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National Healthy Skin Month: Tips for Keeping Your Skin Looking and Feeling Its Best

November is National Healthy Skin Month, a time to focus on keeping our skin healthy and looking its best. Our skin is the largest organ in our body, and it plays a vital role in protecting us from the elements, regulating our body temperature, and helping us sense the world around us.

Seven Tips From The American Academy of Dermatology:

  1. Reduce wrinkles. When it comes to wrinkles, sun damage and age are big culprits, but sleeping on your side or stomach may contribute to ‘sleep lines’ on your face and chest. If you can, sleep on your back. It’s a simple step that can reduce or prevent the formation of these lines. – Courtesy of Kesha Buster, MD, FAAD
  2. Remove makeup while hydrating your eyelids. Petroleum jelly is an effective way to remove your eye makeup and rehydrate eyelid skin. To remove makeup, apply a thin coat of petroleum jelly and gently wipe it off with a tissue or cloth. Then gently spread any remaining jelly onto your eyelids, which will rehydrate your skin overnight. – Courtesy of Roopal Kundu, MD, FAAD
  3. Minimize irritated skin when you start using a retinoid. When you first start using a retinoid, your skin can become excessively irritated and dry. To minimize these effects, try using the retinoid two to three times a week for a couple of weeks or so. If you don’t see any excessive irritation, then you can apply the product more often. Dermatologists caution that you need to introduce your skin to retinoids slowly because they can irritate your skin if you haven’t developed a tolerance to them. – Courtesy of: Paul S. Yamauchi, MD, PhD, FAAD
  4. Lessen irritation caused by a retinoid. Before you apply a retinoid to your face, dab a small amount of petroleum jelly or a hydrating moisturizer under your eyes, to the outer edges of your nose, and to the corners of your mouth as shown below. – Courtesy of Marjon Vatanchi, MD, FAAD
  5. Relieve dry hands and brittle nails. Have your hands and nails become very dry from repeated washing and using hand sanitizers? Apply an ointment like petroleum jelly to your hands, nails, and cuticles after every handwashing. This can prevent dryness and brittle nails. – Courtesy of Hassan I. Galadari, MD, FAAD
  6. Prevent nail fungus. Both athlete’s foot and sweating increase your risk of developing nail fungus, which can cause nails to thicken, lift, and turn yellow. Keeping your feet dry and treating athlete’s foot promptly may prevent these nail changes. – Courtesy of: Shari R. Lipner, MD, PhD, FAAD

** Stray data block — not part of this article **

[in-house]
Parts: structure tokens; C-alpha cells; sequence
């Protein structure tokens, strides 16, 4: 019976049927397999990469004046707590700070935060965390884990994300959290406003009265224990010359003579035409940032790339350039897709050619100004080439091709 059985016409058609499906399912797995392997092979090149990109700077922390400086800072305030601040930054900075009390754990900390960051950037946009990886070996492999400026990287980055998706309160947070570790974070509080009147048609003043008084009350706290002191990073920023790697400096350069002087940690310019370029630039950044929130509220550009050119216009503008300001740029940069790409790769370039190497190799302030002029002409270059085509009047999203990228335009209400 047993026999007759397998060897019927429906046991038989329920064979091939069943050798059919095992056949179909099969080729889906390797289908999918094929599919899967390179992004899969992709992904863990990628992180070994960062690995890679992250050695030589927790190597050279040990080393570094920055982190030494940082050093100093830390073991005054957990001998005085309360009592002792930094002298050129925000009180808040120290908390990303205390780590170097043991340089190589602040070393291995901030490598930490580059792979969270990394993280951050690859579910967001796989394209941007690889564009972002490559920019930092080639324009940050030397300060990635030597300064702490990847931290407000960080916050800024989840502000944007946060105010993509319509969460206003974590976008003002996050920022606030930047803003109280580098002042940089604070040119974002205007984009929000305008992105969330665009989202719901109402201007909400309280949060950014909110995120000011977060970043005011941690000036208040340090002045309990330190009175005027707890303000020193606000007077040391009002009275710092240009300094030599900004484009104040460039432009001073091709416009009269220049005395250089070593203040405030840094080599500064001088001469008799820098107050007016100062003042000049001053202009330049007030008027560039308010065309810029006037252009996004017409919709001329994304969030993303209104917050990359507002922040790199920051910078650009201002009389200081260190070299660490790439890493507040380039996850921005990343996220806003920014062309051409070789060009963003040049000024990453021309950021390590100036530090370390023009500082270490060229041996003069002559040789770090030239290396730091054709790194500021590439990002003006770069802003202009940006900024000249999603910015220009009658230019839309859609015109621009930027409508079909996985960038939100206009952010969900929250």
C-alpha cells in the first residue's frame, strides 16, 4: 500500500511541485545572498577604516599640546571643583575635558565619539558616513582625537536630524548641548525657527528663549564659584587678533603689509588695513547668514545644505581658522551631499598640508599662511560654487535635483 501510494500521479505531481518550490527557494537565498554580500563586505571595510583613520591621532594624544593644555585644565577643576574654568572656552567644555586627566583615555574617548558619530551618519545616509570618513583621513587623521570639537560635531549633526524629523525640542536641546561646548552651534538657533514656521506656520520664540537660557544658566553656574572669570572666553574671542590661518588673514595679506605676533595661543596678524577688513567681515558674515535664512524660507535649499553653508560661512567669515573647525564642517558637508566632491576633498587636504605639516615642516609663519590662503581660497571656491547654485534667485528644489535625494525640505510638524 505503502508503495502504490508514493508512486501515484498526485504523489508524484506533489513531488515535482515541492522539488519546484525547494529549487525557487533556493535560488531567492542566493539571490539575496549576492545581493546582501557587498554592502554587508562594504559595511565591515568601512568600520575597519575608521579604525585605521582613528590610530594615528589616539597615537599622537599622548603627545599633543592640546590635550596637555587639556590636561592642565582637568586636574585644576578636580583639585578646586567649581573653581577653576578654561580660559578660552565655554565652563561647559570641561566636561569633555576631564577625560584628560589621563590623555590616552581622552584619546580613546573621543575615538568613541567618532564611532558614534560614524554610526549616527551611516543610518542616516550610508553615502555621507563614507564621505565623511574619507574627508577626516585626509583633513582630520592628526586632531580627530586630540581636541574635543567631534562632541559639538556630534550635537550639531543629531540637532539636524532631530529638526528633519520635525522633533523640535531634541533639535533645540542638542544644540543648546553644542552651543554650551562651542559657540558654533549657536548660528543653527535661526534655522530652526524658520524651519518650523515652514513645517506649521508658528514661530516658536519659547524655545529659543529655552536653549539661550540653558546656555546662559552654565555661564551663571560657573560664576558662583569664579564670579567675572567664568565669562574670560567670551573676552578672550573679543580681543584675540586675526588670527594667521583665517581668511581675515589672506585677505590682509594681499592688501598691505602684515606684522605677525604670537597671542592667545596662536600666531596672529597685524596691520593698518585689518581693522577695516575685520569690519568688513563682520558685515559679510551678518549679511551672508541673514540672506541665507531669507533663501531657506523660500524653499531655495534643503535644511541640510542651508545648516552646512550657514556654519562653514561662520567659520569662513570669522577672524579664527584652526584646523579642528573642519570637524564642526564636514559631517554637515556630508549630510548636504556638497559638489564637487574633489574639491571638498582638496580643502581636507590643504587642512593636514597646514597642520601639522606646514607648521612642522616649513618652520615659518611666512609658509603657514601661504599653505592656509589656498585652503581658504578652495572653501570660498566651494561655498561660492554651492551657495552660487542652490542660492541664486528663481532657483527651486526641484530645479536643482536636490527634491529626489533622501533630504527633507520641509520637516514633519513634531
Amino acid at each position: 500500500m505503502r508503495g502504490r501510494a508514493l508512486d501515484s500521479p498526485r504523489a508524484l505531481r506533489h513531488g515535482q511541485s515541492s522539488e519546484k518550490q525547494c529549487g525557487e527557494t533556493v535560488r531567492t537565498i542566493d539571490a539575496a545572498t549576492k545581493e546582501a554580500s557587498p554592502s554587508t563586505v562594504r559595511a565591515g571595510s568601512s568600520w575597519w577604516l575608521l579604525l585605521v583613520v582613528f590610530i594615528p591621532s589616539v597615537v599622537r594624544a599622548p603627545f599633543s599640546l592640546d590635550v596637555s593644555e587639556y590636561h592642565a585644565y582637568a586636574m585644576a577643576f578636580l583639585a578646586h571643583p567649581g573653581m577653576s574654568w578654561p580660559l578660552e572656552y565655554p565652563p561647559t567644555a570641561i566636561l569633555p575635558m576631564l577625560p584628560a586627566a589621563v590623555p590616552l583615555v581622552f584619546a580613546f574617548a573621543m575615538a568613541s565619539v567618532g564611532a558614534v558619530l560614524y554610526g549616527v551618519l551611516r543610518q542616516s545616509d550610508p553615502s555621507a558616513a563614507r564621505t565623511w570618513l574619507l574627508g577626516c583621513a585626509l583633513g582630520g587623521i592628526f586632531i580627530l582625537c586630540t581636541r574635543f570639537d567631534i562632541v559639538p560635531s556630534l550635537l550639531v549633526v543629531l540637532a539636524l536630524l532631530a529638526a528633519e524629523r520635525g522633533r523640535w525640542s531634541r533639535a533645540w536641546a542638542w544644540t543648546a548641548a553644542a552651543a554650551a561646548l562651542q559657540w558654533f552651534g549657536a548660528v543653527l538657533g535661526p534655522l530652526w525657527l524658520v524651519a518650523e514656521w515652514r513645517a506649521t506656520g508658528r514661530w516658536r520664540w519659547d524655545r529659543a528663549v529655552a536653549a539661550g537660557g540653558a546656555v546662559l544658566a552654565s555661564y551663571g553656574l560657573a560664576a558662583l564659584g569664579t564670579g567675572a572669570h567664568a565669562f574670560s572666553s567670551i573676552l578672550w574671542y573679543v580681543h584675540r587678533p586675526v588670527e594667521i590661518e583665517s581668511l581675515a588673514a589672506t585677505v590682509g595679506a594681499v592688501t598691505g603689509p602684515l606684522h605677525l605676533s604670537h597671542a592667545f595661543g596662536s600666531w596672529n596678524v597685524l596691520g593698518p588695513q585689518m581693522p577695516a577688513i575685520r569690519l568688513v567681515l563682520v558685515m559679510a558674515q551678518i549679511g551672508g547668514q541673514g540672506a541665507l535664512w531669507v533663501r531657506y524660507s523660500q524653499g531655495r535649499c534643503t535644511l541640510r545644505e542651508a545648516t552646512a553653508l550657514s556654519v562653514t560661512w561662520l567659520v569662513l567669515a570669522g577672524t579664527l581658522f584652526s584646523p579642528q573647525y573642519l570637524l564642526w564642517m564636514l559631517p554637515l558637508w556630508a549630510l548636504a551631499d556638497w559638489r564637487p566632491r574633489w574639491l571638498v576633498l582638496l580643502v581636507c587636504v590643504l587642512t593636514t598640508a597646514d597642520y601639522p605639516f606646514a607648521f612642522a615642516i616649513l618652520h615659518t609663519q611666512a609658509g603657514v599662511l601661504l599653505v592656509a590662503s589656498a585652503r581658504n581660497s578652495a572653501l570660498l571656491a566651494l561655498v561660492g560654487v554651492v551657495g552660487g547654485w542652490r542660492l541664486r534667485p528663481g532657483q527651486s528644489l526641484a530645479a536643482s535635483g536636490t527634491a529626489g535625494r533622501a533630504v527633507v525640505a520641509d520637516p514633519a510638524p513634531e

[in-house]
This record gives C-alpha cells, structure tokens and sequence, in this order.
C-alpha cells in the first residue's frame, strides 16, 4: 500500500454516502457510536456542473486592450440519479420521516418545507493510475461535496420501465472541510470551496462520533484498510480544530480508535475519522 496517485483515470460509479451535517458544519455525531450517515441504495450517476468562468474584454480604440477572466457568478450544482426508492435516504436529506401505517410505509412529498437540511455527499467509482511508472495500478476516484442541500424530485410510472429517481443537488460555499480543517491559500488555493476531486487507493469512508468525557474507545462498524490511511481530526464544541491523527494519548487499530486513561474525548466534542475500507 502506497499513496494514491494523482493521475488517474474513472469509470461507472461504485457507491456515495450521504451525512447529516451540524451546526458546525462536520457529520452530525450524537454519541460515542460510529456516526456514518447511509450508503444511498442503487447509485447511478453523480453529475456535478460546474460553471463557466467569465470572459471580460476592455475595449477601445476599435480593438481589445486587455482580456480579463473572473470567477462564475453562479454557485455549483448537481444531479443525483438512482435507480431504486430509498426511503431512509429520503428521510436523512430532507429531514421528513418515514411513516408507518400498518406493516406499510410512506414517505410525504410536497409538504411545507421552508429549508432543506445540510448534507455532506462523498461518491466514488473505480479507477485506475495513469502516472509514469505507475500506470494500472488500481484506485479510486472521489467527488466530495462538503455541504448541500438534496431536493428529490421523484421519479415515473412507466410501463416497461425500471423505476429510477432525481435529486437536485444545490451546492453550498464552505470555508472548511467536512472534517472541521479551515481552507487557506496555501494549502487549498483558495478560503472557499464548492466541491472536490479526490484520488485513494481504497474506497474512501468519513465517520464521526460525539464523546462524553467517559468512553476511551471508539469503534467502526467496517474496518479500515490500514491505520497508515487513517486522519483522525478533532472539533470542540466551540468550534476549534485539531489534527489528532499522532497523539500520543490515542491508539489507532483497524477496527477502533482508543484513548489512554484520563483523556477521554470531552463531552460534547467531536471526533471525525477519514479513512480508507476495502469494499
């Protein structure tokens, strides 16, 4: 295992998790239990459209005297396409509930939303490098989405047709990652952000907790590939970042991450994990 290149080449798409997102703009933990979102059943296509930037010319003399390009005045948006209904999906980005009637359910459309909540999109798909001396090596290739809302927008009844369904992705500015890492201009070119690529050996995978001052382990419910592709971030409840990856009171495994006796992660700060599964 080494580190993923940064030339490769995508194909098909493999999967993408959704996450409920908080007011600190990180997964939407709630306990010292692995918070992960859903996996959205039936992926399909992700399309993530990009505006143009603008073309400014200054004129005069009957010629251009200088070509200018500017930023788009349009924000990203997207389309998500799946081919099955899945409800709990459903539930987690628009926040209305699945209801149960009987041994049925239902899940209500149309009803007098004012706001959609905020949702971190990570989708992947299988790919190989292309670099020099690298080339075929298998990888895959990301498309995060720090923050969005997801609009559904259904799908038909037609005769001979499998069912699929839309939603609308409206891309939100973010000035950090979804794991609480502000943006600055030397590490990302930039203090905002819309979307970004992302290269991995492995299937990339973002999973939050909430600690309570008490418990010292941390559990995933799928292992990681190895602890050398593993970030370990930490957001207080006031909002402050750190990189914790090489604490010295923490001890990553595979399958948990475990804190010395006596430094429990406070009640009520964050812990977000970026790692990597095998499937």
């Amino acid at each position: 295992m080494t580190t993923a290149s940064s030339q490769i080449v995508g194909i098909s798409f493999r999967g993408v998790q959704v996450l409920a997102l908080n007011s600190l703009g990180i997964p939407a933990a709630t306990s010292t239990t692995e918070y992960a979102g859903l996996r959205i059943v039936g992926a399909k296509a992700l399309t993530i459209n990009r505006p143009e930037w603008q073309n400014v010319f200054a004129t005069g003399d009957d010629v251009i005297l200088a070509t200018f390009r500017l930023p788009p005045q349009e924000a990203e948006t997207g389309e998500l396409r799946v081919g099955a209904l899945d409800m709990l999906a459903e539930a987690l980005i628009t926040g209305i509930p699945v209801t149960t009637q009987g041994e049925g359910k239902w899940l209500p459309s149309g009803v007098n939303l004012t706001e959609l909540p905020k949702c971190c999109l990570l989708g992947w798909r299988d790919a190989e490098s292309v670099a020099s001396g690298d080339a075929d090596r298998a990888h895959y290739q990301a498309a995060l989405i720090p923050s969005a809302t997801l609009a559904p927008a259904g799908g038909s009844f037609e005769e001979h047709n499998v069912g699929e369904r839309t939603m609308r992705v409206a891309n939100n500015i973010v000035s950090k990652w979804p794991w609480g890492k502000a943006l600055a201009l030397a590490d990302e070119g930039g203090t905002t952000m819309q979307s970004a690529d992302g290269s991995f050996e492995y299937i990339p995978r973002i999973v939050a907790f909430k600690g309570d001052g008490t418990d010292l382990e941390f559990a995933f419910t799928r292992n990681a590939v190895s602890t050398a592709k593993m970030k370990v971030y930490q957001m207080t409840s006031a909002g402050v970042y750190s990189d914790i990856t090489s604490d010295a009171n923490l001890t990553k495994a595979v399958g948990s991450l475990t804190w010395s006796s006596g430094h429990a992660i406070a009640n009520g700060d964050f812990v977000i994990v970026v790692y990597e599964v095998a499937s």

7. Have healthier hair. Getting your hair cut on a regular basis will make it healthier because cutting removes hair that would split. However, frequent haircuts will not make your hair grow faster. Hair growth occurs beneath the skin, so cutting it doesn’t affect how quickly hair grows. – Courtesy of: Rochelle R. Torgerson, MD, Ph.D., FAAD

In addition to the above tips, there are a few other things that you can do to keep your skin healthy, depending on your individual needs. For example, if you have acne-prone skin, you may want to use a cleanser and moisturizer that are specifically designed for acne-prone skin. If you have dry skin, you may want to use a heavier moisturizer. And if you have sensitive skin, you may want to avoid using products that contain harsh fragrances or chemicals.

General Facts About Skin

  • Skin is the largest organ in the body. It covers an area of about 20 square feet and weighs about 6 pounds.
  • Skin is made up of three layers: the epidermis, the dermis, and the subcutaneous tissue.
  • The epidermis is the outer layer of skin. It is made up of dead skin cells that are constantly shed and replaced.
  • The dermis is the middle layer of skin. It contains blood vessels, nerves, sweat, and oil glands.
  • The subcutaneous tissue is the inner layer of skin. It is made up of fat and connective tissue.

Skin has a number of important functions, including:

  • Protecting the body from the elements, such as the sun, wind, and rain.
  • Regulating body temperature.
  • Helping the body to sense the world around us, such as touch, pain, and temperature.
  • Preventing infection.
  • Producing vitamin D.

Skin is the body’s largest organ and it plays a vital role in protecting us from the elements, regulating our body temperature, and helping us to sense the world around us. By following the tips above, you can help to keep your skin healthy and looking its best.

In addition to the tips above, there are a few other things that you can do to keep your skin healthy:

  • Get enough sleep. When you don’t get enough sleep, your skin can become dull and dry. Aim for 7-8 hours of sleep per night.
  • Manage stress. Stress can trigger skin problems such as acne and eczema. Find healthy ways to manage stress, such as exercise, yoga, or meditation.
  • Avoid smoking. Smoking damages the skin and makes it more prone to wrinkles, fine lines, and other signs of aging.

If you have any concerns about your skin health, schedule an appointment with a SkinMD provider online or by calling our office. Our providers can help you develop a personalized skincare routine that is right for you. Remember, your skin is a precious asset. By taking care of it, you can help to keep it healthy and look your best.

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